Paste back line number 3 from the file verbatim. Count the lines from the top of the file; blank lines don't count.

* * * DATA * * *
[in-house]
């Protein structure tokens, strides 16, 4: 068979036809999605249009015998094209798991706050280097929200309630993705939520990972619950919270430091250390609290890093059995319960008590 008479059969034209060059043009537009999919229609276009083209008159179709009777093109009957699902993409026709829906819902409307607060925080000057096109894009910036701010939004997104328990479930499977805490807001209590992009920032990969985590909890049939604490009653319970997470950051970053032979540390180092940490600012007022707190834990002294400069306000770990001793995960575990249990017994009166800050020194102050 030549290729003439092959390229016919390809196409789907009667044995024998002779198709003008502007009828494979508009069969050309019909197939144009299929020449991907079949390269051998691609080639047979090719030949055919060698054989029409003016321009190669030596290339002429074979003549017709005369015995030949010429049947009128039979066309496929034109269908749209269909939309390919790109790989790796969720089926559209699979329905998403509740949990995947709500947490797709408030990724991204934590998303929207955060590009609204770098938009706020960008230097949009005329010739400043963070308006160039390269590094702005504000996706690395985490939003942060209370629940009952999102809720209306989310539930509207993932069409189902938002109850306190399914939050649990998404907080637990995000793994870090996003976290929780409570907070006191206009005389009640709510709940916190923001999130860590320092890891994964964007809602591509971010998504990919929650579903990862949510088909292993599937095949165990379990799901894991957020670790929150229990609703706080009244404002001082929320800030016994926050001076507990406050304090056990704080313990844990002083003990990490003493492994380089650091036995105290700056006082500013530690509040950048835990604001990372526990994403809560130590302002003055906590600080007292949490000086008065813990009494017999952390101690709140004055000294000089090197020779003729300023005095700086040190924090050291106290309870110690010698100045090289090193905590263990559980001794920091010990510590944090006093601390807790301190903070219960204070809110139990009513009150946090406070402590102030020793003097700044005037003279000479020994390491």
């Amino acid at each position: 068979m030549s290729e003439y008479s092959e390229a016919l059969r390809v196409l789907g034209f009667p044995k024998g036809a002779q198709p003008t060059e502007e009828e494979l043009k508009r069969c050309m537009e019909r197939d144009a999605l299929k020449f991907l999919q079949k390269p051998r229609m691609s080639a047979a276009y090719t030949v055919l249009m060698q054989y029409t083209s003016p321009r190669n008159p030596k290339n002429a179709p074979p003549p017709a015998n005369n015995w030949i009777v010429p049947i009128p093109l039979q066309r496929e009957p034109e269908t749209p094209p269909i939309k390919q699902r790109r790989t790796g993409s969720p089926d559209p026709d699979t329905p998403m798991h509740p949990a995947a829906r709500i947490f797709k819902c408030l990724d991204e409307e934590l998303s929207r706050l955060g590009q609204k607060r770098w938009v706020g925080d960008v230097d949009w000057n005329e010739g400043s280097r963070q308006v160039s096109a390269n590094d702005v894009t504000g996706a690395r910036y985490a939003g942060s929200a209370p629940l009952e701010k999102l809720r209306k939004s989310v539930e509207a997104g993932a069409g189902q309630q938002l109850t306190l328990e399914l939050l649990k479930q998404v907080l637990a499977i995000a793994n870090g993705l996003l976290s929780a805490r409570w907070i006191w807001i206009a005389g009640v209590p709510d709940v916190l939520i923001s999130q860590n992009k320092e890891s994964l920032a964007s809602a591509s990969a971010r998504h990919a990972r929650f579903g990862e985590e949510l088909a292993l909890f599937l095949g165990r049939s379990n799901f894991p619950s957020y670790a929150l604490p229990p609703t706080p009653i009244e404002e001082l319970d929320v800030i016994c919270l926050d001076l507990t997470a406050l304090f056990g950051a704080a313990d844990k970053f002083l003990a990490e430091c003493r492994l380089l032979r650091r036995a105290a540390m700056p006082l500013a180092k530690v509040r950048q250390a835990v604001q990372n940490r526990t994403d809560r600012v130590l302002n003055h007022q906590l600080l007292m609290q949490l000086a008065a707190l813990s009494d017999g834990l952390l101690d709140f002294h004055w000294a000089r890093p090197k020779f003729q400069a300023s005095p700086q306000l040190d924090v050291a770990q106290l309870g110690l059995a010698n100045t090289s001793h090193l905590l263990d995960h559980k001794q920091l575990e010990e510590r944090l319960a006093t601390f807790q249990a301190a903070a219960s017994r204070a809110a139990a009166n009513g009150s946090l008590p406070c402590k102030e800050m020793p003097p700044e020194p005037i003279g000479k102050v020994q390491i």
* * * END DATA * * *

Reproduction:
């Amino acid at each position: 068979m030549s290729e003439y008479s092959e390229a016919l059969r390809v196409l789907g034209f009667p044995k024998g036809a002779q198709p003008t060059e502007e009828e494979l043009k508009r069969c050309m537009e019909r197939d144009a999605l299929k020449f991907l999919q079949k390269p051998r229609m691609s080639a047979a276009y090719t030949v055919l249009m060698q054989y029409t083209s003016p321009r190669n008159p030596k290339n002429a179709p074979p003549p017709a015998n005369n015995w030949i009777v010429p049947i009128p093109l039979q066309r496929e009957p034109e269908t749209p094209p269909i939309k390919q699902r790109r790989t790796g993409s969720p089926d559209p026709d699979t329905p998403m798991h509740p949990a995947a829906r709500i947490f797709k819902c408030l990724d991204e409307e934590l998303s929207r706050l955060g590009q609204k607060r770098w938009v706020g925080d960008v230097d949009w000057n005329e010739g400043s280097r963070q308006v160039s096109a390269n590094d702005v894009t504000g996706a690395r910036y985490a939003g942060s929200a209370p629940l009952e701010k999102l809720r209306k939004s989310v539930e509207a997104g993932a069409g189902q309630q938002l109850t306190l328990e399914l939050l649990k479930q998404v907080l637990a499977i995000a793994n870090g993705l996003l976290s929780a805490r409570w907070i006191w807001i206009a005389g009640v209590p709510d709940v916190l939520i923001s999130q860590n992009k320092e890891s994964l920032a964007s809602a591509s990969a971010r998504h990919a990972r929650f579903g990862e985590e949510l088909a292993l909890f599937l095949g165990r049939s379990n799901f894991p619950s957020y670790a929150l604490p229990p609703t706080p009653i009244e404002e001082l319970d929320v800030i016994c919270l926050d001076l507990t997470a406050l304090f056990g950051a704080a313990d844990k970053f002083l003990a990490e430091c003493r492994l380089l032979r650091r036995a105290a540390m700056p006082l500013a180092k530690v509040r950048q250390a835990v604001q990372n940490r526990t994403d809560r600012v130590l302002n003055h007022q906590l600080l007292m609290q949490l000086a008065a707190l813990s009494d017999g834990l952390l101690d709140f002294h004055w000294a000089r890093p090197k020779f003729q400069a300023s005095p700086q306000l040190d924090v050291a770990q106290l309870g110690l059995a010698n100045t090289s001793h090193l905590l263990d995960h559980k001794q920091l575990e010990e510590r944090l319960a006093t601390f807790q249990a301190a903070a219960s017994r204070a809110a139990a009166n009513g009150s946090l008590p406070c402590k102030e800050m020793p003097p700044e020194p005037i003279g000479k102050v020994q390491i």